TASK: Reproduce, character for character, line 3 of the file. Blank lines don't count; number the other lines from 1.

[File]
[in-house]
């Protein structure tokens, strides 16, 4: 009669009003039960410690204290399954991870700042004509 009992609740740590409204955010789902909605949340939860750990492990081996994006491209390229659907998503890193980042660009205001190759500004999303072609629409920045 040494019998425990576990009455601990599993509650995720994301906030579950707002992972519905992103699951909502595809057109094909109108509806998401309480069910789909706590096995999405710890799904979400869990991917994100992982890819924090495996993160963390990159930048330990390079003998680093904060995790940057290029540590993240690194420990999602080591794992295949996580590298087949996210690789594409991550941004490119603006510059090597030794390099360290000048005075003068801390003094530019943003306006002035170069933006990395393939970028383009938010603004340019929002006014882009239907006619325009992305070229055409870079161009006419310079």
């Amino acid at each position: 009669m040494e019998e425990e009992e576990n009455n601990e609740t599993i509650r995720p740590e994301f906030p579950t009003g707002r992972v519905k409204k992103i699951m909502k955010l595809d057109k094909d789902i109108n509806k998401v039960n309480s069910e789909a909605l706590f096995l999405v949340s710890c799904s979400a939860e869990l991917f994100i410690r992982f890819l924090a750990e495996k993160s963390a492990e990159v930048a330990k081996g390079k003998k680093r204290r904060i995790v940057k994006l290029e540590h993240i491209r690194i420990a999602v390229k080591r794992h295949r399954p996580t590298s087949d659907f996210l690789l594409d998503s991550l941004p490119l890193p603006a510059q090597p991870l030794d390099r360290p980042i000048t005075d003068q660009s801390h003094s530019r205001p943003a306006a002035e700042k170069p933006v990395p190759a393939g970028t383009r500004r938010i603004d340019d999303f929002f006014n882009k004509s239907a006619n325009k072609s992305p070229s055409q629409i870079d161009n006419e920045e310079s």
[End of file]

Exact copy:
């Amino acid at each position: 009669m040494e019998e425990e009992e576990n009455n601990e609740t599993i509650r995720p740590e994301f906030p579950t009003g707002r992972v519905k409204k992103i699951m909502k955010l595809d057109k094909d789902i109108n509806k998401v039960n309480s069910e789909a909605l706590f096995l999405v949340s710890c799904s979400a939860e869990l991917f994100i410690r992982f890819l924090a750990e495996k993160s963390a492990e990159v930048a330990k081996g390079k003998k680093r204290r904060i995790v940057k994006l290029e540590h993240i491209r690194i420990a999602v390229k080591r794992h295949r399954p996580t590298s087949d659907f996210l690789l594409d998503s991550l941004p490119l890193p603006a510059q090597p991870l030794d390099r360290p980042i000048t005075d003068q660009s801390h003094s530019r205001p943003a306006a002035e700042k170069p933006v990395p190759a393939g970028t383009r500004r938010i603004d340019d999303f929002f006014n882009k004509s239907a006619n325009k072609s992305p070229s055409q629409i870079d161009n006419e920045e310079s």